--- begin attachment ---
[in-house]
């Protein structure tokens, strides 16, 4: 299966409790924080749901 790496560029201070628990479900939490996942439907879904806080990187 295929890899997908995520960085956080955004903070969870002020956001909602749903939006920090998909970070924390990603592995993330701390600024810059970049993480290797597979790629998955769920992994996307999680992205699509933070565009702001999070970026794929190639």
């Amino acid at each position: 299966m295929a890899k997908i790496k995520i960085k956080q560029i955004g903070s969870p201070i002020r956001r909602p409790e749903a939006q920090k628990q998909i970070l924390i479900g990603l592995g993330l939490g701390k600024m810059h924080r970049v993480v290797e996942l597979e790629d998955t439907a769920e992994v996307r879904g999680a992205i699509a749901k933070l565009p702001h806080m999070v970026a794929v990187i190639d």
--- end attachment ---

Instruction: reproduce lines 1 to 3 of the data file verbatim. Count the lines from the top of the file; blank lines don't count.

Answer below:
[in-house]
């Protein structure tokens, strides 16, 4: 299966409790924080749901 790496560029201070628990479900939490996942439907879904806080990187 295929890899997908995520960085956080955004903070969870002020956001909602749903939006920090998909970070924390990603592995993330701390600024810059970049993480290797597979790629998955769920992994996307999680992205699509933070565009702001999070970026794929190639």
């Amino acid at each position: 299966m295929a890899k997908i790496k995520i960085k956080q560029i955004g903070s969870p201070i002020r956001r909602p409790e749903a939006q920090k628990q998909i970070l924390i479900g990603l592995g993330l939490g701390k600024m810059h924080r970049v993480v290797e996942l597979e790629d998955t439907a769920e992994v996307r879904g999680a992205i699509a749901k933070l565009p702001h806080m999070v970026a794929v990187i190639d």